No matter where you live in the Triangle, you are going to have to deal with Interstate 40 sometime, since it is considered the “main street” connecting Raleigh, Durham, and Chapel Hill as it starts from Wilmington, N.C. and heads west through the area to its eventual endpoint at Barstow, Calif. (No, we don’t know anyone who has driven all of I-40, and we’re not sure we want to know them, either.) I-40 is easy to navigate, since it usually runs east-west except for the part heading southeast of Raleigh toward Wilmington. But there are two perimeter loops around Raleigh off I-40 that will give you a headache in trying to understand them, and yes, you probably will have to deal with them too. We feel your pain, so let’s guide you through them here.
The official title for this road is the Northern Wake Expressway, but you’ll never hear this used by anyone not connected with a transportation department. Most call it the “Outer Loop.” It is planned to run approximately 50 miles around Raleigh, but that may not happen in our lifetimes, since even rights-of-way for some of the highway have not yet been determined.
I-540 starts off I-40 near the border of Durham and Wake counties just west of the Raleigh-Durham International Airport. It goes north by northeast around the airport, over U.S. 70, N.C. 50 and U.S. 1 to end presently at Triangle Town Boulevard (Exit 17). Another nine miles going east from Exit 17 to the U.S. 64/264 bypass in Knightdale is slated to open in early 2007, but then again it was slated to open in November before missing that deadline, and by last summer prior to that deadline. As you can see, the dates when roads are expected to open and when they actually do open are often quite different around here.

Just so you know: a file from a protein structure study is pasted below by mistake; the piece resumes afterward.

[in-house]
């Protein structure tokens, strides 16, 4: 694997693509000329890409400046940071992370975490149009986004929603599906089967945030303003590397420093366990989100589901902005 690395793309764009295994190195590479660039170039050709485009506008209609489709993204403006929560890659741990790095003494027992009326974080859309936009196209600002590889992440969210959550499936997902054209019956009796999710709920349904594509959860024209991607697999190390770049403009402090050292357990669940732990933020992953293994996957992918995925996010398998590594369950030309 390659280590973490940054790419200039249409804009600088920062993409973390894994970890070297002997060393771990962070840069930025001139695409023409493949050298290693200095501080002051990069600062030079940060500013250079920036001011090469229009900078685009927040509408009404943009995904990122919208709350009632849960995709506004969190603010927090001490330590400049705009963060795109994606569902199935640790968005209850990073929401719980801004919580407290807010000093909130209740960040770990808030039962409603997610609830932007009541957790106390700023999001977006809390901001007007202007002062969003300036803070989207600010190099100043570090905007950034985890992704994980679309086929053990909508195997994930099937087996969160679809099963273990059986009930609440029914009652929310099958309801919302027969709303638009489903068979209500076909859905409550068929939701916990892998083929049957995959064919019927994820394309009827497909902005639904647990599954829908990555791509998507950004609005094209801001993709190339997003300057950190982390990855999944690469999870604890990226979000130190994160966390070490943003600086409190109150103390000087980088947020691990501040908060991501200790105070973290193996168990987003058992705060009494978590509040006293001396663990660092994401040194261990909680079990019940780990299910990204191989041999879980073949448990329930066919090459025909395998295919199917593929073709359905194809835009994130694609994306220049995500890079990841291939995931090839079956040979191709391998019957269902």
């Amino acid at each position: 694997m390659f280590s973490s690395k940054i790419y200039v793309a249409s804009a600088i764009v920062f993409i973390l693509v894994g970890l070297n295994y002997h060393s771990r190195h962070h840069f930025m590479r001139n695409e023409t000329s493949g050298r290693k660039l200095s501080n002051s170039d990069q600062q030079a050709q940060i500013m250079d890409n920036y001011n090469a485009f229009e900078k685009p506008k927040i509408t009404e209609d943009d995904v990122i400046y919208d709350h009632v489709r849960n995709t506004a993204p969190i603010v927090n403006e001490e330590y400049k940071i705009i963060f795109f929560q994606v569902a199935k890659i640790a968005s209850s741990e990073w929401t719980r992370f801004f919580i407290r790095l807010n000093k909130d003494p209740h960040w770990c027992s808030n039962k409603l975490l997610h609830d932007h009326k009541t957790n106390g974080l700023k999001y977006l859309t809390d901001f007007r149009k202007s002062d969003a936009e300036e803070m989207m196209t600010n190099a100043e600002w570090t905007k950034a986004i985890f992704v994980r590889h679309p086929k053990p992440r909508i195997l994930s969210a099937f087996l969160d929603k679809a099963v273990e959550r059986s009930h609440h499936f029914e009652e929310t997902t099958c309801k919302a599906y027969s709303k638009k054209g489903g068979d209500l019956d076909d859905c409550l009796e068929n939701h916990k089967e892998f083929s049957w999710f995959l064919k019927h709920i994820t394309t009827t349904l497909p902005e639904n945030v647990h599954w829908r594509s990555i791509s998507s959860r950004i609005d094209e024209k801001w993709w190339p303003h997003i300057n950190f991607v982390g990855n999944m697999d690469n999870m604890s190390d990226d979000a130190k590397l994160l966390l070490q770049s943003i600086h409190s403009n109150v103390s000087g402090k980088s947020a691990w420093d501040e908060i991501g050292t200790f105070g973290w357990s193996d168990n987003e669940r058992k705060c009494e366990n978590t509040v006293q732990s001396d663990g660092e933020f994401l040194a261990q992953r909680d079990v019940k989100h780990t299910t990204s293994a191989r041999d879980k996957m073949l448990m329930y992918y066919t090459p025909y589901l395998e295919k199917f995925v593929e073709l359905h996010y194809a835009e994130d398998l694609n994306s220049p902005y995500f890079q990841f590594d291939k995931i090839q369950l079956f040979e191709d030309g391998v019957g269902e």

As for the western-southwestern branch of I-540, construction is occurring south of its interchange with I-40 to extend it to N.C. 54 and should be complete by early spring of 2007, with a following section to N.C. 55 slated to open by August 2007. Beyond that point, the North Carolina Department of Transportation (NCDOT) said it did not have the money to build the extension of the road to I-40 south of Garner for years, or for extending the U.S. 64/264 portion to I-40 south of Garner either, so in response local elected officials have endorsed making those sections toll roads so that they can be on the fast track for construction. The North Carolina Turnpike Authority hopes to receive necessary approvals to get construction underway on them, but even the most optimistic guess would be that it would take at least five years to get all of I-540 finished.
Once it is complete, I-540 should provide a quicker route for people wanting to bypass Raleigh to go east or west, as well as easier ways to get north and south of the city and to access RDU airport. The thing is, no one seems to know when it will be finished. For an overview of the project and its status, visit the NCDOT site here.